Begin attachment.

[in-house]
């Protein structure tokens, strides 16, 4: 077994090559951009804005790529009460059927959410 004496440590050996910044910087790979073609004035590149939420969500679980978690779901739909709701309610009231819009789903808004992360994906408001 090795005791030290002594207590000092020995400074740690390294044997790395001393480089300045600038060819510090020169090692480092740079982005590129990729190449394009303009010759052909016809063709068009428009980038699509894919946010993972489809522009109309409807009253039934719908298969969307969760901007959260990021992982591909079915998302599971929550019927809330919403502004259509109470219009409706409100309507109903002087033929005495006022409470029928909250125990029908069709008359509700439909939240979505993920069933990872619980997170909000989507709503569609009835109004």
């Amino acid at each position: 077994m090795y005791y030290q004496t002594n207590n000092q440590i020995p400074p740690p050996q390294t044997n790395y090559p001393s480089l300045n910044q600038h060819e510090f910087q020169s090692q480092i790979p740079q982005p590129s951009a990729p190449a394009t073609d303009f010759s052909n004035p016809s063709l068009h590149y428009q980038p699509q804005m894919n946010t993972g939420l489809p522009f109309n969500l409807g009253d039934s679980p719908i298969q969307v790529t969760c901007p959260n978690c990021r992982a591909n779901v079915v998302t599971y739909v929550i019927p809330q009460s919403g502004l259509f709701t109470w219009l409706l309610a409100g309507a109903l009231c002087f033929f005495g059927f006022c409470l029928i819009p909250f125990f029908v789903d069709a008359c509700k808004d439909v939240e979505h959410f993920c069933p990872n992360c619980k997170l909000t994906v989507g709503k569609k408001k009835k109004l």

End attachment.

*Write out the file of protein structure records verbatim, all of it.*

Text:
[in-house]
């Protein structure tokens, strides 16, 4: 077994090559951009804005790529009460059927959410 004496440590050996910044910087790979073609004035590149939420969500679980978690779901739909709701309610009231819009789903808004992360994906408001 090795005791030290002594207590000092020995400074740690390294044997790395001393480089300045600038060819510090020169090692480092740079982005590129990729190449394009303009010759052909016809063709068009428009980038699509894919946010993972489809522009109309409807009253039934719908298969969307969760901007959260990021992982591909079915998302599971929550019927809330919403502004259509109470219009409706409100309507109903002087033929005495006022409470029928909250125990029908069709008359509700439909939240979505993920069933990872619980997170909000989507709503569609009835109004």
């Amino acid at each position: 077994m090795y005791y030290q004496t002594n207590n000092q440590i020995p400074p740690p050996q390294t044997n790395y090559p001393s480089l300045n910044q600038h060819e510090f910087q020169s090692q480092i790979p740079q982005p590129s951009a990729p190449a394009t073609d303009f010759s052909n004035p016809s063709l068009h590149y428009q980038p699509q804005m894919n946010t993972g939420l489809p522009f109309n969500l409807g009253d039934s679980p719908i298969q969307v790529t969760c901007p959260n978690c990021r992982a591909n779901v079915v998302t599971y739909v929550i019927p809330q009460s919403g502004l259509f709701t109470w219009l409706l309610a409100g309507a109903l009231c002087f033929f005495g059927f006022c409470l029928i819009p909250f125990f029908v789903d069709a008359c509700k808004d439909v939240e979505h959410f993920c069933p990872n992360c619980k997170l909000t994906v989507g709503k569609k408001k009835k109004l």